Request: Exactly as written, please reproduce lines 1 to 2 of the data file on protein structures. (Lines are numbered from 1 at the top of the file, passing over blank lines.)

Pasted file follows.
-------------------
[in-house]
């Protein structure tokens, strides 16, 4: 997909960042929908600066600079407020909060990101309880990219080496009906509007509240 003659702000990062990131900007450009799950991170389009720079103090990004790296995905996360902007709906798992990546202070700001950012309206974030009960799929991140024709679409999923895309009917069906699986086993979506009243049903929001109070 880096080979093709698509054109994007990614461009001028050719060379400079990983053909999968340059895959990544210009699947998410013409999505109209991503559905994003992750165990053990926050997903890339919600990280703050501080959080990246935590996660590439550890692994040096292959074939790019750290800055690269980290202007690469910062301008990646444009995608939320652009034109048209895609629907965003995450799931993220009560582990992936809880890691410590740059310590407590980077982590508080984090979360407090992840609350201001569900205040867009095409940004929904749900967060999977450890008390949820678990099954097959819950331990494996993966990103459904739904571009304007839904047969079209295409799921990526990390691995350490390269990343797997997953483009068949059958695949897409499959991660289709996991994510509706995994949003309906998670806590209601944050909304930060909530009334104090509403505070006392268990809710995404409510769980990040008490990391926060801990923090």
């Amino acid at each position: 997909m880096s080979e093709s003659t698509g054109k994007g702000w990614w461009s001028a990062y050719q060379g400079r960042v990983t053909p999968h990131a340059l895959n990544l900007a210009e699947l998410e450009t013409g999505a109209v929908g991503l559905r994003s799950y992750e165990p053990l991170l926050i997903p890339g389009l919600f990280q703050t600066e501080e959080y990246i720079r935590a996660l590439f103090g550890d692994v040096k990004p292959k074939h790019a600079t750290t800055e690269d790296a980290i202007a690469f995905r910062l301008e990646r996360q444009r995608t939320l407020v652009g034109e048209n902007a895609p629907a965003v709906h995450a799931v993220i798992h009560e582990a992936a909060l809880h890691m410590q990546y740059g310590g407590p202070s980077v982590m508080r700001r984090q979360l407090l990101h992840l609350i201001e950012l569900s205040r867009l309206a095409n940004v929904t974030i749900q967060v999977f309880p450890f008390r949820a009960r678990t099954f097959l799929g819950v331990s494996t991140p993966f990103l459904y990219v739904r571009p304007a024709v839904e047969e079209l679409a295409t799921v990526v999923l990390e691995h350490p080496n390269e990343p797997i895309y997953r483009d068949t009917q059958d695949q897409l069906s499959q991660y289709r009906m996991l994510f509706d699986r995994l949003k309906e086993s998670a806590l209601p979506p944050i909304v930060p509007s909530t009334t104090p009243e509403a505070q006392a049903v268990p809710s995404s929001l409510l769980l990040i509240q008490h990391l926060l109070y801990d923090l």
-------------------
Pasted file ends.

[in-house]
């Protein structure tokens, strides 16, 4: 997909960042929908600066600079407020909060990101309880990219080496009906509007509240 003659702000990062990131900007450009799950991170389009720079103090990004790296995905996360902007709906798992990546202070700001950012309206974030009960799929991140024709679409999923895309009917069906699986086993979506009243049903929001109070 880096080979093709698509054109994007990614461009001028050719060379400079990983053909999968340059895959990544210009699947998410013409999505109209991503559905994003992750165990053990926050997903890339919600990280703050501080959080990246935590996660590439550890692994040096292959074939790019750290800055690269980290202007690469910062301008990646444009995608939320652009034109048209895609629907965003995450799931993220009560582990992936809880890691410590740059310590407590980077982590508080984090979360407090992840609350201001569900205040867009095409940004929904749900967060999977450890008390949820678990099954097959819950331990494996993966990103459904739904571009304007839904047969079209295409799921990526990390691995350490390269990343797997997953483009068949059958695949897409499959991660289709996991994510509706995994949003309906998670806590209601944050909304930060909530009334104090509403505070006392268990809710995404409510769980990040008490990391926060801990923090």